High car insurance? Low credit score may be at fault

A new study indicates your credit score can significantly affect the cost of your auto premium.

By MSN Money Partner Jun 11, 2014 12:25PM

This post comes from Krystal Steinmetz at partner site Money Talks News.

Image: Car keys on insurance form ©Exactostock, SuperStockA perfect driving record isn't enough to save you from high car insurance premiums.

As if understanding how the insurance company determined your premium cost isn't already complicated enough, factoring your credit score into the mix is a curveball that many drivers don't expect.

Just how much impact does it have? A new study by WalletHub.com found that the weight of its impact varied by insurer and by state. WalletHub analyzed information from 10 insurance providers, including Allstate, Geico, Liberty Mutual, State Farm, Farmers Insurance and Progressive, in determining the weight your credit score has on car insurance premiums.

On average, it found about a 65 percent difference in costs for a person with an excellent credit score versus people with low scores or no credit.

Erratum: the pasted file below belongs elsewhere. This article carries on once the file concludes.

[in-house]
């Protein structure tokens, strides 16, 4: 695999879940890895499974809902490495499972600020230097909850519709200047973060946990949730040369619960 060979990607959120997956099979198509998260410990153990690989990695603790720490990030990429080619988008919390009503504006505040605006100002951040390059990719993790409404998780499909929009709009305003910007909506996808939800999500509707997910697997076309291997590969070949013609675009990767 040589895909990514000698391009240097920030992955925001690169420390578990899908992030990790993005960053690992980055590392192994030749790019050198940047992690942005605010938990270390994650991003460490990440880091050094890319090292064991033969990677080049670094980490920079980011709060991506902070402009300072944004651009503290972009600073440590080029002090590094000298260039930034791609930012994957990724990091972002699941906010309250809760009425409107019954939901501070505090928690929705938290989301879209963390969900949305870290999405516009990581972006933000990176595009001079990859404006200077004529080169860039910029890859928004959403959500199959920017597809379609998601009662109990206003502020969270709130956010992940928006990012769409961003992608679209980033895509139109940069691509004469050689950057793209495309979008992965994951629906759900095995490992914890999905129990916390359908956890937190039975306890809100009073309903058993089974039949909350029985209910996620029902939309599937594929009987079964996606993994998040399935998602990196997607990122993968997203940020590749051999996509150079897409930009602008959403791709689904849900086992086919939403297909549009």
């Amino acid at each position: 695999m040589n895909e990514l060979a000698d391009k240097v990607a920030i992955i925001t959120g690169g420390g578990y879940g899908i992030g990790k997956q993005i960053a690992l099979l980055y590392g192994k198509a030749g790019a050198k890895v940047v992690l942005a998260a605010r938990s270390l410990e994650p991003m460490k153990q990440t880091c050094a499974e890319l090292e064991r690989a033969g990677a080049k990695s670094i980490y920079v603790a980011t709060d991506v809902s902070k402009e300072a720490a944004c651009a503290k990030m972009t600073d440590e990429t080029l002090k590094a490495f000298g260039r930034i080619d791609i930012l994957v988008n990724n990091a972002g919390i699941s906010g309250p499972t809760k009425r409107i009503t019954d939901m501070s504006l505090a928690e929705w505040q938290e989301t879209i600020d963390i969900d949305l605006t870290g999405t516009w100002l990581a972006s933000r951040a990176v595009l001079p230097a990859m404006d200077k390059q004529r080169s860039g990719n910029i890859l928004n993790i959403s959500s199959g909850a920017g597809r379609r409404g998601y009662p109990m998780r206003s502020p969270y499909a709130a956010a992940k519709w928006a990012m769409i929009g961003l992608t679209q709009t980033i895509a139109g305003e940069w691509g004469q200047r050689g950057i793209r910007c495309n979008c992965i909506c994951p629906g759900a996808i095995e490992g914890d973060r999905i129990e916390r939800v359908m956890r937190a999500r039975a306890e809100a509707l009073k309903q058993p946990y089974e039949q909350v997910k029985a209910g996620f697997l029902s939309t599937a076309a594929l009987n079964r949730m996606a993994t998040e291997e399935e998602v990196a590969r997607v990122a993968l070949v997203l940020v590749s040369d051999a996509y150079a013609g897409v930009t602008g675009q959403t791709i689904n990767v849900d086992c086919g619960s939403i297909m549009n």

Allstate appeared to utilize credit score information the most, leading to a 116 percent fluctuation between drivers with excellent credit and those with bad. Credit data seemed to have the lowest impact on insurance premiums at State Farm, with a 45 percent fluctuation in price.

WalletHub also said, "Credit data has the least impact on insurance premiums in Vermont (18 percent fluctuation) and the greatest impact in the District of Columbia (126 percent fluctuation)."

If you believe it's wrong that your credit score is used to determine how much you pay for auto insurance, you're not alone. Watchdog group United Policyholders says  California, Massachusetts and Hawaii prohibit insurers from using credit information in calculating car insurance premiums. It also said: